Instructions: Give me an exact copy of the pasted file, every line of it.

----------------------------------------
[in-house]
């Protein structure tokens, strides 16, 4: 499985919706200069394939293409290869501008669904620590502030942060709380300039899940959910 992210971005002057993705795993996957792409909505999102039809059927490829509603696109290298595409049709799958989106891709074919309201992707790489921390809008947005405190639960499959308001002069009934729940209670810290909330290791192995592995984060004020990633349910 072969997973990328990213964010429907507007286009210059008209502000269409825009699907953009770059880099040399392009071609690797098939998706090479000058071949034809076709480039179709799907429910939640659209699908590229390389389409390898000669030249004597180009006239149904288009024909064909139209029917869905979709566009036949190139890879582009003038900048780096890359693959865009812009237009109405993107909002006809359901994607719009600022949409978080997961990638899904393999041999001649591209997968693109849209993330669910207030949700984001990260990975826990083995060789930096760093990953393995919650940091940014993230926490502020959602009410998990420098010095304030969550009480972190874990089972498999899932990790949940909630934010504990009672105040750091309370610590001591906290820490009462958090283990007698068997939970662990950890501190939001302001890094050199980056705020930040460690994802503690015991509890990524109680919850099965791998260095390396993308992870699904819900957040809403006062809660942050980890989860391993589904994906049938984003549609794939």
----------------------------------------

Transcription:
[in-house]
């Protein structure tokens, strides 16, 4: 499985919706200069394939293409290869501008669904620590502030942060709380300039899940959910 992210971005002057993705795993996957792409909505999102039809059927490829509603696109290298595409049709799958989106891709074919309201992707790489921390809008947005405190639960499959308001002069009934729940209670810290909330290791192995592995984060004020990633349910 072969997973990328990213964010429907507007286009210059008209502000269409825009699907953009770059880099040399392009071609690797098939998706090479000058071949034809076709480039179709799907429910939640659209699908590229390389389409390898000669030249004597180009006239149904288009024909064909139209029917869905979709566009036949190139890879582009003038900048780096890359693959865009812009237009109405993107909002006809359901994607719009600022949409978080997961990638899904393999041999001649591209997968693109849209993330669910207030949700984001990260990975826990083995060789930096760093990953393995919650940091940014993230926490502020959602009410998990420098010095304030969550009480972190874990089972498999899932990790949940909630934010504990009672105040750091309370610590001591906290820490009462958090283990007698068997939970662990950890501190939001302001890094050199980056705020930040460690994802503690015991509890990524109680919850099965791998260095390396993308992870699904819900957040809403006062809660942050980890989860391993589904994906049938984003549609794939």